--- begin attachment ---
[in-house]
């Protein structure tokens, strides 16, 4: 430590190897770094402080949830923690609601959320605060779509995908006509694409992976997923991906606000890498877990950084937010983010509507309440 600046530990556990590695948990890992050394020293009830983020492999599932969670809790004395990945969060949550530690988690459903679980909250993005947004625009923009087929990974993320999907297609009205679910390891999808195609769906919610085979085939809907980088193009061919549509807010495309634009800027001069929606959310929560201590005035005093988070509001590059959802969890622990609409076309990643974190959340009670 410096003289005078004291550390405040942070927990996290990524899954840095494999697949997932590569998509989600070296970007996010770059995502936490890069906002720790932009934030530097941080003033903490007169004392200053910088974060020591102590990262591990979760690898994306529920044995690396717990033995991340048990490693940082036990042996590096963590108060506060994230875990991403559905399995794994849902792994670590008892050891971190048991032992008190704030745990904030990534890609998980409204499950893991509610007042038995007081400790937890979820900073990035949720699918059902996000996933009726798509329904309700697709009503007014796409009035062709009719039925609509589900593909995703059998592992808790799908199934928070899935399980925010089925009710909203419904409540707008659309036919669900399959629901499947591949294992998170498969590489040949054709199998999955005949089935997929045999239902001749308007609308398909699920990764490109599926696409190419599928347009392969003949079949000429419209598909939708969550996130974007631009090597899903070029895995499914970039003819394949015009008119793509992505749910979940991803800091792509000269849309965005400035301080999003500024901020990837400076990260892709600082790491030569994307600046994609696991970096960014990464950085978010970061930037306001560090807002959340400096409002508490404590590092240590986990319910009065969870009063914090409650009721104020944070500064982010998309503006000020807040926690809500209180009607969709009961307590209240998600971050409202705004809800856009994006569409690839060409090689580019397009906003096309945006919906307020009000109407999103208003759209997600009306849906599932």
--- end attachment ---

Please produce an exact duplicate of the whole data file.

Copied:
[in-house]
């Protein structure tokens, strides 16, 4: 430590190897770094402080949830923690609601959320605060779509995908006509694409992976997923991906606000890498877990950084937010983010509507309440 600046530990556990590695948990890992050394020293009830983020492999599932969670809790004395990945969060949550530690988690459903679980909250993005947004625009923009087929990974993320999907297609009205679910390891999808195609769906919610085979085939809907980088193009061919549509807010495309634009800027001069929606959310929560201590005035005093988070509001590059959802969890622990609409076309990643974190959340009670 410096003289005078004291550390405040942070927990996290990524899954840095494999697949997932590569998509989600070296970007996010770059995502936490890069906002720790932009934030530097941080003033903490007169004392200053910088974060020591102590990262591990979760690898994306529920044995690396717990033995991340048990490693940082036990042996590096963590108060506060994230875990991403559905399995794994849902792994670590008892050891971190048991032992008190704030745990904030990534890609998980409204499950893991509610007042038995007081400790937890979820900073990035949720699918059902996000996933009726798509329904309700697709009503007014796409009035062709009719039925609509589900593909995703059998592992808790799908199934928070899935399980925010089925009710909203419904409540707008659309036919669900399959629901499947591949294992998170498969590489040949054709199998999955005949089935997929045999239902001749308007609308398909699920990764490109599926696409190419599928347009392969003949079949000429419209598909939708969550996130974007631009090597899903070029895995499914970039003819394949015009008119793509992505749910979940991803800091792509000269849309965005400035301080999003500024901020990837400076990260892709600082790491030569994307600046994609696991970096960014990464950085978010970061930037306001560090807002959340400096409002508490404590590092240590986990319910009065969870009063914090409650009721104020944070500064982010998309503006000020807040926690809500209180009607969709009961307590209240998600971050409202705004809800856009994006569409690839060409090689580019397009906003096309945006919906307020009000109407999103208003759209997600009306849906599932």